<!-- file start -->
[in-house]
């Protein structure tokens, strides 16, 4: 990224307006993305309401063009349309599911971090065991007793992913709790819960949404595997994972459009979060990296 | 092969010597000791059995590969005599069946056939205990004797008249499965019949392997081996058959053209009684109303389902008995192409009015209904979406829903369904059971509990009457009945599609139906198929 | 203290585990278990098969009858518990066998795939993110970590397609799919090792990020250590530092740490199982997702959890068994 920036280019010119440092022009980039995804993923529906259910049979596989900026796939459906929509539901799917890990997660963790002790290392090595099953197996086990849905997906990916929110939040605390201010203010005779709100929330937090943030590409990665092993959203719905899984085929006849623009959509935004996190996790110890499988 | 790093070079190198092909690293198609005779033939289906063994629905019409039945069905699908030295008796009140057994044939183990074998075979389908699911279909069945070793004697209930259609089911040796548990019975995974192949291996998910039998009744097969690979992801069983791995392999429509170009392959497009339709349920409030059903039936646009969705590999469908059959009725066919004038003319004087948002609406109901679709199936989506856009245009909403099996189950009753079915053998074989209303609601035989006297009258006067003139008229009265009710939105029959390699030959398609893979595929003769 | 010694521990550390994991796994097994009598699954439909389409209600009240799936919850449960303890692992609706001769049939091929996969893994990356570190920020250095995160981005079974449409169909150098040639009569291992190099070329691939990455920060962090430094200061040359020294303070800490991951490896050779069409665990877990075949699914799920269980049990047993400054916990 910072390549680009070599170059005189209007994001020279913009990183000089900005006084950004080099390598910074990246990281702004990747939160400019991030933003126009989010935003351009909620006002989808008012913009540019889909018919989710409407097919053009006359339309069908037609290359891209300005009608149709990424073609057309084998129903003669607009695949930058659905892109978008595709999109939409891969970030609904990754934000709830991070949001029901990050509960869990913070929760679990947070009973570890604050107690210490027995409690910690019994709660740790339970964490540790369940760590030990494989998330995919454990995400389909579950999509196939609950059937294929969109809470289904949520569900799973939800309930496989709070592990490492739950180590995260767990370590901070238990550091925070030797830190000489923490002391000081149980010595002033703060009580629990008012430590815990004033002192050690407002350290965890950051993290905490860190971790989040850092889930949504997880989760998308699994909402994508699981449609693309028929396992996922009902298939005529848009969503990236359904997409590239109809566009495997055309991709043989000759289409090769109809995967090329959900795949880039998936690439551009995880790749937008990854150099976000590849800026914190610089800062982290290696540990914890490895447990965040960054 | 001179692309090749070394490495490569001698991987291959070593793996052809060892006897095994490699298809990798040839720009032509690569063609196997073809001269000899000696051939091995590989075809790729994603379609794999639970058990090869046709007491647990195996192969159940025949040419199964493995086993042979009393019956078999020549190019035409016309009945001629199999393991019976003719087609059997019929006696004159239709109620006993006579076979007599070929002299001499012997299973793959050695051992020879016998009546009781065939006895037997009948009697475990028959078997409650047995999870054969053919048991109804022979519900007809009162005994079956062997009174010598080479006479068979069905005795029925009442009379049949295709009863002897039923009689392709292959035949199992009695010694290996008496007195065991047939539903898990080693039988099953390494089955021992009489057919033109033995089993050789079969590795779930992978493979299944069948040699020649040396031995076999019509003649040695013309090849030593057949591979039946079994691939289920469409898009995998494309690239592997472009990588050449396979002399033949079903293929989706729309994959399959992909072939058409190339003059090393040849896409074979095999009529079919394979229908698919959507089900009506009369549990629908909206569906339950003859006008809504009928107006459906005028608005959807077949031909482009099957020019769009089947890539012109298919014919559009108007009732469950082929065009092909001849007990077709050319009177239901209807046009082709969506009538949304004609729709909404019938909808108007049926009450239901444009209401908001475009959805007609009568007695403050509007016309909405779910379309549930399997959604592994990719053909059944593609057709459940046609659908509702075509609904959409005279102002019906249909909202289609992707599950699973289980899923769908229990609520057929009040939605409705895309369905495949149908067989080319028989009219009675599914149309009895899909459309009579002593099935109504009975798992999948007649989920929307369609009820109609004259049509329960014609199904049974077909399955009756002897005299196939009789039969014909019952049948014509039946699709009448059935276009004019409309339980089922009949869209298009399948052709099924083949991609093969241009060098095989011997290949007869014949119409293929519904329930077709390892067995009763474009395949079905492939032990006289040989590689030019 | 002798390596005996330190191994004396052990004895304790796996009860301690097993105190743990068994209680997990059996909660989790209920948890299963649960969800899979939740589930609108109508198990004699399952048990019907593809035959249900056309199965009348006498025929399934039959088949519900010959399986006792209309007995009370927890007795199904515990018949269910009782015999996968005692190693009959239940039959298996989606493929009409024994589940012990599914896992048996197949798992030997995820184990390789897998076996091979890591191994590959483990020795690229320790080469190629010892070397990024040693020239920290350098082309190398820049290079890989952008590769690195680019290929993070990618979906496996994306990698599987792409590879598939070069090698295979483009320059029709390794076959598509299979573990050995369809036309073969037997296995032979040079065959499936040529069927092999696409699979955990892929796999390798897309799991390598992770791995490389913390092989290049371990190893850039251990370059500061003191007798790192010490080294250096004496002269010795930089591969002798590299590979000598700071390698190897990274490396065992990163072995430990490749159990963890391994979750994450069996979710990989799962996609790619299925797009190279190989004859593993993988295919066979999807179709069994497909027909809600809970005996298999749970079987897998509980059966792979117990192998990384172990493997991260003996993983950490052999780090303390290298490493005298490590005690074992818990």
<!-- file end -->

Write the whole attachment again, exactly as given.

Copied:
[in-house]
């Protein structure tokens, strides 16, 4: 990224307006993305309401063009349309599911971090065991007793992913709790819960949404595997994972459009979060990296 | 092969010597000791059995590969005599069946056939205990004797008249499965019949392997081996058959053209009684109303389902008995192409009015209904979406829903369904059971509990009457009945599609139906198929 | 203290585990278990098969009858518990066998795939993110970590397609799919090792990020250590530092740490199982997702959890068994 920036280019010119440092022009980039995804993923529906259910049979596989900026796939459906929509539901799917890990997660963790002790290392090595099953197996086990849905997906990916929110939040605390201010203010005779709100929330937090943030590409990665092993959203719905899984085929006849623009959509935004996190996790110890499988 | 790093070079190198092909690293198609005779033939289906063994629905019409039945069905699908030295008796009140057994044939183990074998075979389908699911279909069945070793004697209930259609089911040796548990019975995974192949291996998910039998009744097969690979992801069983791995392999429509170009392959497009339709349920409030059903039936646009969705590999469908059959009725066919004038003319004087948002609406109901679709199936989506856009245009909403099996189950009753079915053998074989209303609601035989006297009258006067003139008229009265009710939105029959390699030959398609893979595929003769 | 010694521990550390994991796994097994009598699954439909389409209600009240799936919850449960303890692992609706001769049939091929996969893994990356570190920020250095995160981005079974449409169909150098040639009569291992190099070329691939990455920060962090430094200061040359020294303070800490991951490896050779069409665990877990075949699914799920269980049990047993400054916990 910072390549680009070599170059005189209007994001020279913009990183000089900005006084950004080099390598910074990246990281702004990747939160400019991030933003126009989010935003351009909620006002989808008012913009540019889909018919989710409407097919053009006359339309069908037609290359891209300005009608149709990424073609057309084998129903003669607009695949930058659905892109978008595709999109939409891969970030609904990754934000709830991070949001029901990050509960869990913070929760679990947070009973570890604050107690210490027995409690910690019994709660740790339970964490540790369940760590030990494989998330995919454990995400389909579950999509196939609950059937294929969109809470289904949520569900799973939800309930496989709070592990490492739950180590995260767990370590901070238990550091925070030797830190000489923490002391000081149980010595002033703060009580629990008012430590815990004033002192050690407002350290965890950051993290905490860190971790989040850092889930949504997880989760998308699994909402994508699981449609693309028929396992996922009902298939005529848009969503990236359904997409590239109809566009495997055309991709043989000759289409090769109809995967090329959900795949880039998936690439551009995880790749937008990854150099976000590849800026914190610089800062982290290696540990914890490895447990965040960054 | 001179692309090749070394490495490569001698991987291959070593793996052809060892006897095994490699298809990798040839720009032509690569063609196997073809001269000899000696051939091995590989075809790729994603379609794999639970058990090869046709007491647990195996192969159940025949040419199964493995086993042979009393019956078999020549190019035409016309009945001629199999393991019976003719087609059997019929006696004159239709109620006993006579076979007599070929002299001499012997299973793959050695051992020879016998009546009781065939006895037997009948009697475990028959078997409650047995999870054969053919048991109804022979519900007809009162005994079956062997009174010598080479006479068979069905005795029925009442009379049949295709009863002897039923009689392709292959035949199992009695010694290996008496007195065991047939539903898990080693039988099953390494089955021992009489057919033109033995089993050789079969590795779930992978493979299944069948040699020649040396031995076999019509003649040695013309090849030593057949591979039946079994691939289920469409898009995998494309690239592997472009990588050449396979002399033949079903293929989706729309994959399959992909072939058409190339003059090393040849896409074979095999009529079919394979229908698919959507089900009506009369549990629908909206569906339950003859006008809504009928107006459906005028608005959807077949031909482009099957020019769009089947890539012109298919014919559009108007009732469950082929065009092909001849007990077709050319009177239901209807046009082709969506009538949304004609729709909404019938909808108007049926009450239901444009209401908001475009959805007609009568007695403050509007016309909405779910379309549930399997959604592994990719053909059944593609057709459940046609659908509702075509609904959409005279102002019906249909909202289609992707599950699973289980899923769908229990609520057929009040939605409705895309369905495949149908067989080319028989009219009675599914149309009895899909459309009579002593099935109504009975798992999948007649989920929307369609009820109609004259049509329960014609199904049974077909399955009756002897005299196939009789039969014909019952049948014509039946699709009448059935276009004019409309339980089922009949869209298009399948052709099924083949991609093969241009060098095989011997290949007869014949119409293929519904329930077709390892067995009763474009395949079905492939032990006289040989590689030019 | 002798390596005996330190191994004396052990004895304790796996009860301690097993105190743990068994209680997990059996909660989790209920948890299963649960969800899979939740589930609108109508198990004699399952048990019907593809035959249900056309199965009348006498025929399934039959088949519900010959399986006792209309007995009370927890007795199904515990018949269910009782015999996968005692190693009959239940039959298996989606493929009409024994589940012990599914896992048996197949798992030997995820184990390789897998076996091979890591191994590959483990020795690229320790080469190629010892070397990024040693020239920290350098082309190398820049290079890989952008590769690195680019290929993070990618979906496996994306990698599987792409590879598939070069090698295979483009320059029709390794076959598509299979573990050995369809036309073969037997296995032979040079065959499936040529069927092999696409699979955990892929796999390798897309799991390598992770791995490389913390092989290049371990190893850039251990370059500061003191007798790192010490080294250096004496002269010795930089591969002798590299590979000598700071390698190897990274490396065992990163072995430990490749159990963890391994979750994450069996979710990989799962996609790619299925797009190279190989004859593993993988295919066979999807179709069994497909027909809600809970005996298999749970079987897998509980059966792979117990192998990384172990493997991260003996993983950490052999780090303390290298490493005298490590005690074992818990």